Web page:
Cloud computing—data protection
Cloud computing—data protection

The following Information Law guidance note provides comprehensive and up to date legal information covering:

  • Cloud computing—data protection
  • Cloud computing and the GDPR
  • General obligations on customers (as controllers)
  • Specific obligations on customers (as controllers) under Article 28
  • International personal data transfers
  • Obligations on suppliers (as processors)
  • Sub-processing
  • Standard processing clauses, approved codes of conduct and certification schemes
  • Sanctions and enforcement
  • Considerations for cloud customers
  • more

This Practice Note on data protection and business-to-business cloud computing, including software as a service (SaaS), platform as a service (PaaS) and infrastructure as a service (IaaS) solutions, provides guidance on:

  1. Cloud computing and the GDPR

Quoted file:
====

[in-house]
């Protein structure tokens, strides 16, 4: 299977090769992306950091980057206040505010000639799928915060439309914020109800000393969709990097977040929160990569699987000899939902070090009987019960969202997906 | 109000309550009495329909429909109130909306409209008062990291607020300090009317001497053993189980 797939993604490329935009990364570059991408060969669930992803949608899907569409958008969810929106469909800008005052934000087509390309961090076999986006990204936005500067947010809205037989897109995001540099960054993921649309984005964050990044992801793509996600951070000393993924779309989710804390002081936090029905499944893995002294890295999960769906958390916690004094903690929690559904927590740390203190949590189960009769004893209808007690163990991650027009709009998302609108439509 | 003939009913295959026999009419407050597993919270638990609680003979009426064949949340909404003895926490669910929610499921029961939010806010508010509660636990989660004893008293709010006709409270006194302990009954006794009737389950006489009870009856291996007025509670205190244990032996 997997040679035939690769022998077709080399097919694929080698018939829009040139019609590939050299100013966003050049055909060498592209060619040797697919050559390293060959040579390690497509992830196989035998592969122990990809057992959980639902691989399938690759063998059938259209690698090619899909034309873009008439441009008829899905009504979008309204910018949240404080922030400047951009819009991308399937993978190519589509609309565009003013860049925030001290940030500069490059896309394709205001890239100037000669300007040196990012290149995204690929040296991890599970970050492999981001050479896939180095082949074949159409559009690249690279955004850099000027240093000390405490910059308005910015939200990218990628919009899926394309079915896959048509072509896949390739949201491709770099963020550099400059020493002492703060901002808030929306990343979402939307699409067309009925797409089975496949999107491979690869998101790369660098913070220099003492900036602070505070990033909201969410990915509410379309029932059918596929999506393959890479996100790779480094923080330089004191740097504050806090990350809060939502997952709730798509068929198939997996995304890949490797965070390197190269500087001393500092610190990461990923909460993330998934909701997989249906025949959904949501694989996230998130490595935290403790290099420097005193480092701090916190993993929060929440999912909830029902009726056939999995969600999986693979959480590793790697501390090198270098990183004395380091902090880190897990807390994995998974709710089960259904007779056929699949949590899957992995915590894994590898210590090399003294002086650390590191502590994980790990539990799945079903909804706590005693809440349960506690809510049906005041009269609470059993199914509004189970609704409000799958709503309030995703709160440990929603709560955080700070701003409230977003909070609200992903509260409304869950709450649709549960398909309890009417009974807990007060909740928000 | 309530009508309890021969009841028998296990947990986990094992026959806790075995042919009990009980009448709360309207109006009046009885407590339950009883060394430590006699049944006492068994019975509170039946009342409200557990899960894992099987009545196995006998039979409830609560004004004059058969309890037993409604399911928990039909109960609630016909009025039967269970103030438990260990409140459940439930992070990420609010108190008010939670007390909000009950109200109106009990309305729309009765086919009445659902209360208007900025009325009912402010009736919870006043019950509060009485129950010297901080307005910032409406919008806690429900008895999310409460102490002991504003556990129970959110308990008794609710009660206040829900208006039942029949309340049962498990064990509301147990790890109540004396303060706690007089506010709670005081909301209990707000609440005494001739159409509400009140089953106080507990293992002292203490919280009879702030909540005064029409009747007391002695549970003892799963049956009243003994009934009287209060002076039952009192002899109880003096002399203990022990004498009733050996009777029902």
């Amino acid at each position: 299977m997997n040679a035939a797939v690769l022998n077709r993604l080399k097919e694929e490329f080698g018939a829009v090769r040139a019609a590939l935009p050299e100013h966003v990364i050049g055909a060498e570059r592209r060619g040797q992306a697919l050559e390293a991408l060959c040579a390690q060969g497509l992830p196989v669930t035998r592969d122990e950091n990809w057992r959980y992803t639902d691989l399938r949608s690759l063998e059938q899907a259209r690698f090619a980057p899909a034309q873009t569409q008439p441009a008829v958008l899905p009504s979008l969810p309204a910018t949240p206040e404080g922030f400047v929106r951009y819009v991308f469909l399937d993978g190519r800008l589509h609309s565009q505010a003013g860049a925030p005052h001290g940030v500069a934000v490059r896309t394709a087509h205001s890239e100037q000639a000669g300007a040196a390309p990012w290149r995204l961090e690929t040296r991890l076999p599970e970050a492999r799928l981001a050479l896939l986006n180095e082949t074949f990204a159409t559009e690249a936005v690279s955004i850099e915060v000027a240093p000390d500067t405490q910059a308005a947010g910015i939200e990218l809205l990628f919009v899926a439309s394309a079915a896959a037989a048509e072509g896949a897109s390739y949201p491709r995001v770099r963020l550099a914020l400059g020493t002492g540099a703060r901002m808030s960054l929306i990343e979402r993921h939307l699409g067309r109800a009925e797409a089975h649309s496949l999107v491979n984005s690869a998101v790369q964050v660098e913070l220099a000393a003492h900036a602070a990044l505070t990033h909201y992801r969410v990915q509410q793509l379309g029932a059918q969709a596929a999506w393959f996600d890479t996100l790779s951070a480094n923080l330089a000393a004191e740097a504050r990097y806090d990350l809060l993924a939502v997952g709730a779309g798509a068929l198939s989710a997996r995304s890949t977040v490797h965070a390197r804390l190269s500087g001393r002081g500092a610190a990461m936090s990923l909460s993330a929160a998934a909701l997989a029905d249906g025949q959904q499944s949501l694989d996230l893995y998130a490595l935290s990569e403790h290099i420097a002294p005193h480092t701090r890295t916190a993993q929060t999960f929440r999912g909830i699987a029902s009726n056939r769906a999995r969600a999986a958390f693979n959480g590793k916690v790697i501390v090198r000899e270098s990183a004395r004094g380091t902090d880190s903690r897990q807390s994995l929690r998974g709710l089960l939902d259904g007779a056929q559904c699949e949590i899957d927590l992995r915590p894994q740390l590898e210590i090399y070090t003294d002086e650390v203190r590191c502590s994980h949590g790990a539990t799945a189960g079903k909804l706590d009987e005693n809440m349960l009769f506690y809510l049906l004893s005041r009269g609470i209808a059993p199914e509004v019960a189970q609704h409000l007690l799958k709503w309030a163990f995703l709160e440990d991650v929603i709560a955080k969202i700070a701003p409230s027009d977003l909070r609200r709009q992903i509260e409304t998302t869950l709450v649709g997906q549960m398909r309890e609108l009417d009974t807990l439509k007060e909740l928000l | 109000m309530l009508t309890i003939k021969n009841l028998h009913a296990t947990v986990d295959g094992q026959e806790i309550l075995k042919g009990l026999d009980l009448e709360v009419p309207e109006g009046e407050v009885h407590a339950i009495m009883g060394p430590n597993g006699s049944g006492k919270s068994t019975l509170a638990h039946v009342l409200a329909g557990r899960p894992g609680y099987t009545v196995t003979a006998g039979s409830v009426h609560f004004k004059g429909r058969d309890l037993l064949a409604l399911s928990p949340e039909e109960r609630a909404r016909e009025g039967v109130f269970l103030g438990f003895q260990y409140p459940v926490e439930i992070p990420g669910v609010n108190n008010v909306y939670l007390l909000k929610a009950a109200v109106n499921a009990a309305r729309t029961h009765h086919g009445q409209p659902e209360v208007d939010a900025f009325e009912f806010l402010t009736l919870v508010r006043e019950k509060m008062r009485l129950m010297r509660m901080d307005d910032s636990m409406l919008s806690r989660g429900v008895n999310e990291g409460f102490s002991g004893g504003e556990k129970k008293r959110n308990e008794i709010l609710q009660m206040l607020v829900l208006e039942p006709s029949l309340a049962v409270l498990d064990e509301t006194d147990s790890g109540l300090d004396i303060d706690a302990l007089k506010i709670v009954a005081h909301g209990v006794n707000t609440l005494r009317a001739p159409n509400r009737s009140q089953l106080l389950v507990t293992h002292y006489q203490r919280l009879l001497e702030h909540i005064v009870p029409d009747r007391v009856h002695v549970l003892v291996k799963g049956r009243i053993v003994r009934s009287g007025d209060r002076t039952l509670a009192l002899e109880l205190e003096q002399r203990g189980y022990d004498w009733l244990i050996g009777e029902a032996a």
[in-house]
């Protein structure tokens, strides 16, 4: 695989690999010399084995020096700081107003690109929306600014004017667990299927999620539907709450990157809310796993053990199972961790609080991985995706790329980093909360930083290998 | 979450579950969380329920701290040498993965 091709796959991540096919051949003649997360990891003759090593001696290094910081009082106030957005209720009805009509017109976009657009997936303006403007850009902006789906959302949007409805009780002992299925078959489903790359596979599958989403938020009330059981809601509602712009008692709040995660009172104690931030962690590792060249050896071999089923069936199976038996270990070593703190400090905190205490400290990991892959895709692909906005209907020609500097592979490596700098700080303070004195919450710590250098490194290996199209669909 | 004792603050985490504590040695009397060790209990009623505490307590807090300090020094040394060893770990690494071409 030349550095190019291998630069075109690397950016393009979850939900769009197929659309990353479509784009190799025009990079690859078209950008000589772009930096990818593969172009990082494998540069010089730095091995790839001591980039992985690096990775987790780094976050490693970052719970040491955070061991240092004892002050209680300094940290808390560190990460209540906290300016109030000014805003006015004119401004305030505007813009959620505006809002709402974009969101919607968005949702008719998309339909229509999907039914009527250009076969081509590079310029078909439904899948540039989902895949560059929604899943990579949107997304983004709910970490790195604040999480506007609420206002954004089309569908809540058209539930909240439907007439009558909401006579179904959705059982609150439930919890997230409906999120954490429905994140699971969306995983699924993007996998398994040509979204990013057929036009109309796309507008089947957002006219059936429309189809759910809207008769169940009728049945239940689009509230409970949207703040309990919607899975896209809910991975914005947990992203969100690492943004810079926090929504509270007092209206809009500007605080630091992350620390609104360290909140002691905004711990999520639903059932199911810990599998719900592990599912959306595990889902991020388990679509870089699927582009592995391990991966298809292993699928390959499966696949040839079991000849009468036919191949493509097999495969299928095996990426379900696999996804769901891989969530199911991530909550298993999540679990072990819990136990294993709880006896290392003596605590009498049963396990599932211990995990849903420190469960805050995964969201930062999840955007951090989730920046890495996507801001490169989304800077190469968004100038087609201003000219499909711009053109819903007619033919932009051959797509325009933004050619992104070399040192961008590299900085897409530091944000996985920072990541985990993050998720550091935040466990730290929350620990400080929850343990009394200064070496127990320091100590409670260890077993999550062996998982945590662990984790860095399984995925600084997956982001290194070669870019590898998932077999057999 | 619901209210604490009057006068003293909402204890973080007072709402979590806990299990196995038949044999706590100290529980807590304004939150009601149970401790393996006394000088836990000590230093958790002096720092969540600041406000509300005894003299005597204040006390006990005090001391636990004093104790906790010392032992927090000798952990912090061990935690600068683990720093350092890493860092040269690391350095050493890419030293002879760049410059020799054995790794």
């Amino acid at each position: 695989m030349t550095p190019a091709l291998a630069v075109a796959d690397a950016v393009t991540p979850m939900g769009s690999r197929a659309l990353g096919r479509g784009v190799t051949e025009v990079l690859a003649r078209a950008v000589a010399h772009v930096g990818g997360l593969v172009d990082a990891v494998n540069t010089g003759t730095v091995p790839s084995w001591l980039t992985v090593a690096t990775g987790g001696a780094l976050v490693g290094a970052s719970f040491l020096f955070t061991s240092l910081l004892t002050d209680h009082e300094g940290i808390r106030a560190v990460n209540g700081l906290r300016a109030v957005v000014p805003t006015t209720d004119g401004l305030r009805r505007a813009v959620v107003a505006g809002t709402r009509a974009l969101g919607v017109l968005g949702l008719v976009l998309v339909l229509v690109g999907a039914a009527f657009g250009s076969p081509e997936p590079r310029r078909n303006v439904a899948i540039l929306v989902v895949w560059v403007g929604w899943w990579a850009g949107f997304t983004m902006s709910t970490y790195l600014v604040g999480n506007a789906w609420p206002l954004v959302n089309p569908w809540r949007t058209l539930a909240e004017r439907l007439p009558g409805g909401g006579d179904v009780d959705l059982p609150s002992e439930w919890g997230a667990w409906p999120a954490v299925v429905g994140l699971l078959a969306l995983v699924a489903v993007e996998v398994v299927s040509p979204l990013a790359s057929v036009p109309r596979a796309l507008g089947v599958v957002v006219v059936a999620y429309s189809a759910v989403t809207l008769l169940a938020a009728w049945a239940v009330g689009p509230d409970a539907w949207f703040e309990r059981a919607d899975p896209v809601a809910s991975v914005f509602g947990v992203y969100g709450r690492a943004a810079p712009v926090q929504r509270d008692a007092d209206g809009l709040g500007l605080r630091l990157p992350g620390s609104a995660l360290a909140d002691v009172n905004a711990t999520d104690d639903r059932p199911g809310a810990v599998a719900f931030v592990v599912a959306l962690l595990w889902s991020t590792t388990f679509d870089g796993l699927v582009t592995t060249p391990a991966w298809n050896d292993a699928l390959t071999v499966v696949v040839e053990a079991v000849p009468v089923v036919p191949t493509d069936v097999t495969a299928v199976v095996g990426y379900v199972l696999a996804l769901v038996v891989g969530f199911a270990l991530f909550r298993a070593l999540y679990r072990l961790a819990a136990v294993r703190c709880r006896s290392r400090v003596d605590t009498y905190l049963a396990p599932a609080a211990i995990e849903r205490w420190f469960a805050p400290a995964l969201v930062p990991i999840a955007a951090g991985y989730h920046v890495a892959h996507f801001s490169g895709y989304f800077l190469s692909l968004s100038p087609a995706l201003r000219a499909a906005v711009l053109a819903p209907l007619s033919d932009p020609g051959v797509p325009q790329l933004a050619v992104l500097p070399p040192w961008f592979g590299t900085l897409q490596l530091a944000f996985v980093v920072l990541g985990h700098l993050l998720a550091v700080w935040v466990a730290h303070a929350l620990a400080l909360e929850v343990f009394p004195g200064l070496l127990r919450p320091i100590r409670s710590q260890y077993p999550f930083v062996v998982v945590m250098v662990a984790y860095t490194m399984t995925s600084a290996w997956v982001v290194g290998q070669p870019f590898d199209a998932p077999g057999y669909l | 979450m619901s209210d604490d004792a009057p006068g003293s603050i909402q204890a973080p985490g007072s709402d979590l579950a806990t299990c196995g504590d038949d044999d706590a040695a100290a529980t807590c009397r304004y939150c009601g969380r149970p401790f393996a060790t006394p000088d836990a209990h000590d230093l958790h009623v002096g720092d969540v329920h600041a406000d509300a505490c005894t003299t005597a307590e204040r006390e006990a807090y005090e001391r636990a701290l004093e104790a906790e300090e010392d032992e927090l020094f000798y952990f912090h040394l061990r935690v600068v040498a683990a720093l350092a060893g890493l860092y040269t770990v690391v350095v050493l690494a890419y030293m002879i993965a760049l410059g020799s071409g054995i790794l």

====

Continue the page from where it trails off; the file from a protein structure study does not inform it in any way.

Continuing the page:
2. General obligations on customers (as controllers)

  3. Specific obligations on customers (as controllers) under Article 28

  4. International personal data transfers

  5. Obligations on suppliers (as processors)

  6. Sub-processing

  7. Standard processing clauses, approved codes of conduct and certification schemes

  8. Sanctions and enforcement

  9. Considerations for cloud customers

  10. Considerations for cloud suppliers

  11. Negotiating cloud contracts

  12. Other information laws

  13. Overseas data protection laws

  14. Conflict of laws and the US CLOUD Act

This Practice Note covers the law under the General Data Protection Regulation (the GDPR) regime as it applies in the UK.

As further explained below, in the context of cloud computing, the customer will generally be a controller and the supplier a processor. Unless stated otherwise, references to the supplier or to the customer in this Practice Note will be to the supplier acting as a processor and the customer acting as a controller under the GDPR.

For a comprehensive introduction to the GDPR, collating key practical guidance, see: GDPR toolkit.

For further guidance on cloud computing, see Practice Notes: Cloud computing—introduction and Cloud computing—key legal issues.

Cloud computing and the GDPR

If the supplier does not process any personal data, then there is